Here’s the situation: A post office in Rupert, Idaho had a Nativity scene mural painted on its windows. The Freedom From Religion Foundation pointed out that’s illegal promotion of Christianity. The painting has since been removed.
Now the town is flipping out because, you know, “Freedom!”
“I think it is an extreme over-stepping of political correctness,” [resident Teri] Stably said. “We live in a small town that is predominately Christian. And we just have to sit back and take it. It really irritates me.”
Yes. That’s how the Constitution works. It doesn’t matter which religious group is in the majority; they don’t get to decide which laws they no longer want to follow. It’s the same reason a predominantly Muslim community can’t magically decide the Qur’an is now the governing document.
[Resident Gary] Schorzman said millions of stamps with the nativity scene, the Virgin Mary and Jesus are sold by the postal service. The post office also closes on Christmas, a religious holiday.
“It seems a little hypocritical to me,” he said. “If that’s the way they want it, why don’t they keep the post office open on Christmas and not allow religious material to go through there?”
Yes, the Post Office sells stamps with Christian themes on them. They also sell Kwanzaa and Hanukkah stamps. They’ll sell whatever stamps they think people will buy in mass numbers and reflect American diversity. More importantly, these stamps are merely available to those who want them; it’s not like the Virgin Mary stamp is the “default” one. None of this is illegal.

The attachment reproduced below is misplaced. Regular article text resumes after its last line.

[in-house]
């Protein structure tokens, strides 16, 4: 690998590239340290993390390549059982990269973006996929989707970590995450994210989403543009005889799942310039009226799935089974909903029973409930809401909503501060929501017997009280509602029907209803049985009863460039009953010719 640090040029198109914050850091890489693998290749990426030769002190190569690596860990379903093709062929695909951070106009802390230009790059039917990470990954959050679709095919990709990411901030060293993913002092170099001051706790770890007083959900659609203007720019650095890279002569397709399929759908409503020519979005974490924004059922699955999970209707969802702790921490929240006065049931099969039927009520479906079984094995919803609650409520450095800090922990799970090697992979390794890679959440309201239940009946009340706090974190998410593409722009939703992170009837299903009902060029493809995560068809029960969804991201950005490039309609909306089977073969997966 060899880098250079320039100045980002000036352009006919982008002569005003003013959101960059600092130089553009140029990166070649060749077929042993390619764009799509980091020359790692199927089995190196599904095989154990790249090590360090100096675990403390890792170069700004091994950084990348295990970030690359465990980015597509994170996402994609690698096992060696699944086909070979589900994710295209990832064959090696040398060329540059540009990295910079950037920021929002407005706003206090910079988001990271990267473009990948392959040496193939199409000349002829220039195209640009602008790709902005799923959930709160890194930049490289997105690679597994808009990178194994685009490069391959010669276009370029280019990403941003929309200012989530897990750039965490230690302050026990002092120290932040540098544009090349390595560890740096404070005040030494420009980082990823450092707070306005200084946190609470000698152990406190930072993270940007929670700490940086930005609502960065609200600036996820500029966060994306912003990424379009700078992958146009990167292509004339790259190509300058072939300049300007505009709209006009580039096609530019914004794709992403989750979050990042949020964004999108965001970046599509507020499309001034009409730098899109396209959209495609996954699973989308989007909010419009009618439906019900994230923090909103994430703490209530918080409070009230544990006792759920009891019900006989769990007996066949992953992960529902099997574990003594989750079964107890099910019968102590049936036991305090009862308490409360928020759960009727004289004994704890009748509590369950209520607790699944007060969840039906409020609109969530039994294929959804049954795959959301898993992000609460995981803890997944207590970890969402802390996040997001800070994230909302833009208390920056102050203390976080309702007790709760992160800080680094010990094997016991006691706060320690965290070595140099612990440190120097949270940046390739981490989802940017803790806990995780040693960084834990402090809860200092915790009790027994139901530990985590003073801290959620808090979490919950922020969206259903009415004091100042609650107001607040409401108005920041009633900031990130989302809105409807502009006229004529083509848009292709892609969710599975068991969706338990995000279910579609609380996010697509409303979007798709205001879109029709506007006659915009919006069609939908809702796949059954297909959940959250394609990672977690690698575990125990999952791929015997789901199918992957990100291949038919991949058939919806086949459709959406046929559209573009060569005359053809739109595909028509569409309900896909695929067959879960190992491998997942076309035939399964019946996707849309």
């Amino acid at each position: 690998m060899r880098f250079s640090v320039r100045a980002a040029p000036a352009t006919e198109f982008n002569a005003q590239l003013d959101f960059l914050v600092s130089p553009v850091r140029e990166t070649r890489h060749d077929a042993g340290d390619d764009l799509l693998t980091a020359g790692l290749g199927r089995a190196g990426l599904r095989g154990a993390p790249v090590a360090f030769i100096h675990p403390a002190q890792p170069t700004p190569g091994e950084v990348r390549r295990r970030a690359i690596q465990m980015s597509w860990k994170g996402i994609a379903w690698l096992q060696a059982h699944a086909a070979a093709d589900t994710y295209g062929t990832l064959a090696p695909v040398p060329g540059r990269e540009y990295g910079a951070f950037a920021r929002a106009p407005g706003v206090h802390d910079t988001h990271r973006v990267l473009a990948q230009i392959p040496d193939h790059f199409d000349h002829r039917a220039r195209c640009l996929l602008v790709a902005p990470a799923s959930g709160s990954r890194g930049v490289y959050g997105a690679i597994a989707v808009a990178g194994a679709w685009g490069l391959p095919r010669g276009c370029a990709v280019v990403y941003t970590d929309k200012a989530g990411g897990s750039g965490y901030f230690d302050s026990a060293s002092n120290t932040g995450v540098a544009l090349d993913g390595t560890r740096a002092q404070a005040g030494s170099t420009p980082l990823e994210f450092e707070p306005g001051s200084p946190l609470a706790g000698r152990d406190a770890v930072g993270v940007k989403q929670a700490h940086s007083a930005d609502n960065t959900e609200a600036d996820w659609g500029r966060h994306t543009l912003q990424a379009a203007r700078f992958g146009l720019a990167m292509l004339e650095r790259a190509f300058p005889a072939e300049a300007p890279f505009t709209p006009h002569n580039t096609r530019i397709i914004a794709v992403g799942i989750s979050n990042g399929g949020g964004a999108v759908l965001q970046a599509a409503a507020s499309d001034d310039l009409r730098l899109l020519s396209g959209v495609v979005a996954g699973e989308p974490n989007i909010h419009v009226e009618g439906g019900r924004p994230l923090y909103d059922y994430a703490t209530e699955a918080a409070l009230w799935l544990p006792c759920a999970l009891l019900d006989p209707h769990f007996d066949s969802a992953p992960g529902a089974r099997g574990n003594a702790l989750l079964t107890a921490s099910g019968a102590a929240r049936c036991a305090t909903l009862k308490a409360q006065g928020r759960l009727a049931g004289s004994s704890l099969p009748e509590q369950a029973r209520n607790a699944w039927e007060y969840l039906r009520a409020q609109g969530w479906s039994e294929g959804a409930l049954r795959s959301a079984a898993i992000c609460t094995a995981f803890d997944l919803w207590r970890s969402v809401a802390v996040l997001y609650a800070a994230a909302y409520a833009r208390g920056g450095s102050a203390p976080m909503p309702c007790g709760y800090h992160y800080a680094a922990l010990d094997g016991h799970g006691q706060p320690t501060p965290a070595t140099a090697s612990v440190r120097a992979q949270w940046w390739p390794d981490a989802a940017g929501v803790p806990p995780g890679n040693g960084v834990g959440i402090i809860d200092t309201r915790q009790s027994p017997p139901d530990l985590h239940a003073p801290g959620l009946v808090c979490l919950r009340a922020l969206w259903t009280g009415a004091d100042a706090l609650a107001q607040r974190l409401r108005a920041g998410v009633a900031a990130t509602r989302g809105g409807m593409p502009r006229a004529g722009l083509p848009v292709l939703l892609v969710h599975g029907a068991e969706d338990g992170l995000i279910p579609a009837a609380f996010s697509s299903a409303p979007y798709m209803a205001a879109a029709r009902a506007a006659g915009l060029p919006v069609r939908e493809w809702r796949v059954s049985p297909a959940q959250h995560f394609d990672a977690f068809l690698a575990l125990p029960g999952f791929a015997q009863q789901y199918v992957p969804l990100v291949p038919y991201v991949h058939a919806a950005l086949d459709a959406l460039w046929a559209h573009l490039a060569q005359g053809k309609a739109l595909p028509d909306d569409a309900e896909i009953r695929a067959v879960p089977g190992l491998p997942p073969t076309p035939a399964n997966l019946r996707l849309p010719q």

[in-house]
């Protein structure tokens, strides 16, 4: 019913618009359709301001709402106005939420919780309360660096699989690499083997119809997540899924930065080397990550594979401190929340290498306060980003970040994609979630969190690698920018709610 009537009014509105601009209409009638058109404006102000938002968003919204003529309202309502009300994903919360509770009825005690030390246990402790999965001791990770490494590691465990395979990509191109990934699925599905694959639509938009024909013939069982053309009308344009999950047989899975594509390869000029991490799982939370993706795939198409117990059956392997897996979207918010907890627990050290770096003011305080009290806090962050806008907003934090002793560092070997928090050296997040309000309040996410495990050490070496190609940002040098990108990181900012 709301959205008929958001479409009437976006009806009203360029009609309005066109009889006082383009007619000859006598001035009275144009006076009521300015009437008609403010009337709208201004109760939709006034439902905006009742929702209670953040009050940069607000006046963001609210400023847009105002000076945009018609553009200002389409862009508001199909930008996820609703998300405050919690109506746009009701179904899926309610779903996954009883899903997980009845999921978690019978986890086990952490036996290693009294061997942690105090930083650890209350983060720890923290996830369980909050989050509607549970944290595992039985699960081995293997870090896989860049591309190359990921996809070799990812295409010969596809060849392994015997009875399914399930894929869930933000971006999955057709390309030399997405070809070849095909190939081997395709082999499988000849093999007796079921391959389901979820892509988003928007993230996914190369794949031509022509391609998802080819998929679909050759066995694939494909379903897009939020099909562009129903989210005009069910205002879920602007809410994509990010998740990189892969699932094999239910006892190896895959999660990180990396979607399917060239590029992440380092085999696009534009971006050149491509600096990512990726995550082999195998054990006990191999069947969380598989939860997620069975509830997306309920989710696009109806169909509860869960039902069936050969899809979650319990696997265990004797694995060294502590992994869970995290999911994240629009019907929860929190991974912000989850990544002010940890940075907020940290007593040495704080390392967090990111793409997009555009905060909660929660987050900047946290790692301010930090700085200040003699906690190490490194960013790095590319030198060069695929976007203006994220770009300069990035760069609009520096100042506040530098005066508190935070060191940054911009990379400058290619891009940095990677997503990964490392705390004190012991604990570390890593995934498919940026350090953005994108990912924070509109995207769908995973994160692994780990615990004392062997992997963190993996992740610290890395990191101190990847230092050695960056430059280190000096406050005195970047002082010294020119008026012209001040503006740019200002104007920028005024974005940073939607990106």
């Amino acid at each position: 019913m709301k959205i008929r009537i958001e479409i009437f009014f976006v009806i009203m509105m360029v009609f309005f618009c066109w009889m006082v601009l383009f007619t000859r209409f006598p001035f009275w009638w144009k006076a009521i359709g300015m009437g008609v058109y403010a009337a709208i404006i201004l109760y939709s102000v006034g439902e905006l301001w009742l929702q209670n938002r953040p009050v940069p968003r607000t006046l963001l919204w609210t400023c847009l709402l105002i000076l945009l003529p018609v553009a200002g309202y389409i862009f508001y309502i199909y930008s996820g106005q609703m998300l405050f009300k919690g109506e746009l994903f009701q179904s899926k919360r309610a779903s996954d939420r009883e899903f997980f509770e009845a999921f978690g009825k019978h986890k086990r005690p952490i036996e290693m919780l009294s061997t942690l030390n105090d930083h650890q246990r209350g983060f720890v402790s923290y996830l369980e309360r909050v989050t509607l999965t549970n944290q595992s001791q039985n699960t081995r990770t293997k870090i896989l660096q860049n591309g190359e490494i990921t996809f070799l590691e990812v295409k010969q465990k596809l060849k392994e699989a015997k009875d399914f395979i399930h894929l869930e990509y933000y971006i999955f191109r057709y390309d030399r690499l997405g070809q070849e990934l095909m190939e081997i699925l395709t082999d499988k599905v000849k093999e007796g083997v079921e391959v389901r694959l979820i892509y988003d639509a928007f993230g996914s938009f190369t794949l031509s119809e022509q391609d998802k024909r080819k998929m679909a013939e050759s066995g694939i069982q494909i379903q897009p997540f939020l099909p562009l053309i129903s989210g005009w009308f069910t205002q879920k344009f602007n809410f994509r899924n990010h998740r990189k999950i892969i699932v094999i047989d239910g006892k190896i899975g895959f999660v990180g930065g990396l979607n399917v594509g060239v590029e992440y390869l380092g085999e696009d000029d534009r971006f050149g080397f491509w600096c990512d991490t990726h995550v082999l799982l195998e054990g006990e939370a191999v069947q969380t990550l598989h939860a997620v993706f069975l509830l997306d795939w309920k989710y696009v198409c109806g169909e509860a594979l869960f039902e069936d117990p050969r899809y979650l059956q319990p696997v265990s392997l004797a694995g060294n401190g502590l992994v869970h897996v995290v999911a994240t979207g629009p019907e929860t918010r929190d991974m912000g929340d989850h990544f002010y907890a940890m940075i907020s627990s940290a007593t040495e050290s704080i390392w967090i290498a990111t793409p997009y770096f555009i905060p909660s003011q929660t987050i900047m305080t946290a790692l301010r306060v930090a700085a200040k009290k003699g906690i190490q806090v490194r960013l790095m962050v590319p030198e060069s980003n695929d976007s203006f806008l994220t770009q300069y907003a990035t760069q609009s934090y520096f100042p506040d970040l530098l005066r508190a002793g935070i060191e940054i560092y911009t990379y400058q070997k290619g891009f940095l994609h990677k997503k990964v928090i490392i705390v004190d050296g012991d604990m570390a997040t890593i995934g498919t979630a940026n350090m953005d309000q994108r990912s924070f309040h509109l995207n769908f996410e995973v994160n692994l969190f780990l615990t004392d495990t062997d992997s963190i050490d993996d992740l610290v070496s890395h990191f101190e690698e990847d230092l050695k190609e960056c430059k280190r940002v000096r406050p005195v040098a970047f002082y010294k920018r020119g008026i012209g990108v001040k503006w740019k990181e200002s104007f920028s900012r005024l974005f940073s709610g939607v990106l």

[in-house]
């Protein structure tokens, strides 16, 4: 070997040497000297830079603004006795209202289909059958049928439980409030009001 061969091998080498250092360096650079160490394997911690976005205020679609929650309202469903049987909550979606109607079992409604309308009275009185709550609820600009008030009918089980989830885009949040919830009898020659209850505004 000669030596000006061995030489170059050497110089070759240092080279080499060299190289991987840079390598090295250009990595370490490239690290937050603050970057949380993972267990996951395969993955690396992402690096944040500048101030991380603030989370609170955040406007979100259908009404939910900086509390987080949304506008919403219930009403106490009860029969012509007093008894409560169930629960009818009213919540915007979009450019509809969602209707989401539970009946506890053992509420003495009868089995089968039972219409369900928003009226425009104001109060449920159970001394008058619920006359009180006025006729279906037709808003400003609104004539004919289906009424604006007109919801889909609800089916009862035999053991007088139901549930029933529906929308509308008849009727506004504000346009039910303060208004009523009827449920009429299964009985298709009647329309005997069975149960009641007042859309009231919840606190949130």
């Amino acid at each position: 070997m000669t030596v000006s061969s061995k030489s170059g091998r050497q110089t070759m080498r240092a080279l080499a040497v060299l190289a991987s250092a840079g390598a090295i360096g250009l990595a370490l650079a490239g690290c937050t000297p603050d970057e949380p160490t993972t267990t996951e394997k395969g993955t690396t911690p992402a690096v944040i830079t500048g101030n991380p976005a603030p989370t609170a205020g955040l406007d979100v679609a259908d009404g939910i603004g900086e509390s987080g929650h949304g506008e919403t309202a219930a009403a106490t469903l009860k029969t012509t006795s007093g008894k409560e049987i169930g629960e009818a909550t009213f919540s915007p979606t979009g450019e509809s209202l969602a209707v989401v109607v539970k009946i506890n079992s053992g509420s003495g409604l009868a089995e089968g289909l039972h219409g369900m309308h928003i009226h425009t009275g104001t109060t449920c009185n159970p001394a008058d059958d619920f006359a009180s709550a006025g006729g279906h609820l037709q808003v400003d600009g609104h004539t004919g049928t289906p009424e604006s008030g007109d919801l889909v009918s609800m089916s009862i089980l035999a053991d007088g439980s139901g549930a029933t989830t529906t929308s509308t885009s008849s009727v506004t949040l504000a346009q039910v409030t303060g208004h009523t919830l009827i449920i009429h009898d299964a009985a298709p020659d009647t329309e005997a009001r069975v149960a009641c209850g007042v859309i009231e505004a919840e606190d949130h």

This is just more evidence that church/state separation groups aren’t concerned with mentions of God in the public square, as conservatives love to argue. The issue is promoting one religion over another. That’s not happening with these stamps, but it is happening when a post office decides to officially promote the birth of Jesus on its windows.
Why is the Post Office closed on Christmas? Because it’s a federal holiday. Why is it a federal holiday? You can argue that it shouldn’t be, but that’s a separate conversation and the holiday isn’t about the change.
For once, though, there was someone in charge who recognized the issue after it was pointed out to him:
“It was an oversight on my part,” said [Oscar] Egbert, who has been postmaster since April. “The manual clearly states you can’t have any religious depictions on the building. I just didn’t realize it until it was brought to my attention.”
Egbert took full blame for allowing the nativity to be painted on the post office windows, saying he gave [artist Becky] Schow “creative license” to paint whatever she liked. He said it was his fault for not being aware of the regulations and letting Schow know.
That’s how it should’ve been handled. Some of the residents in the community may be ignorant, but good for Egbert for recognizing the error and resolving it.
(Image via Google Maps)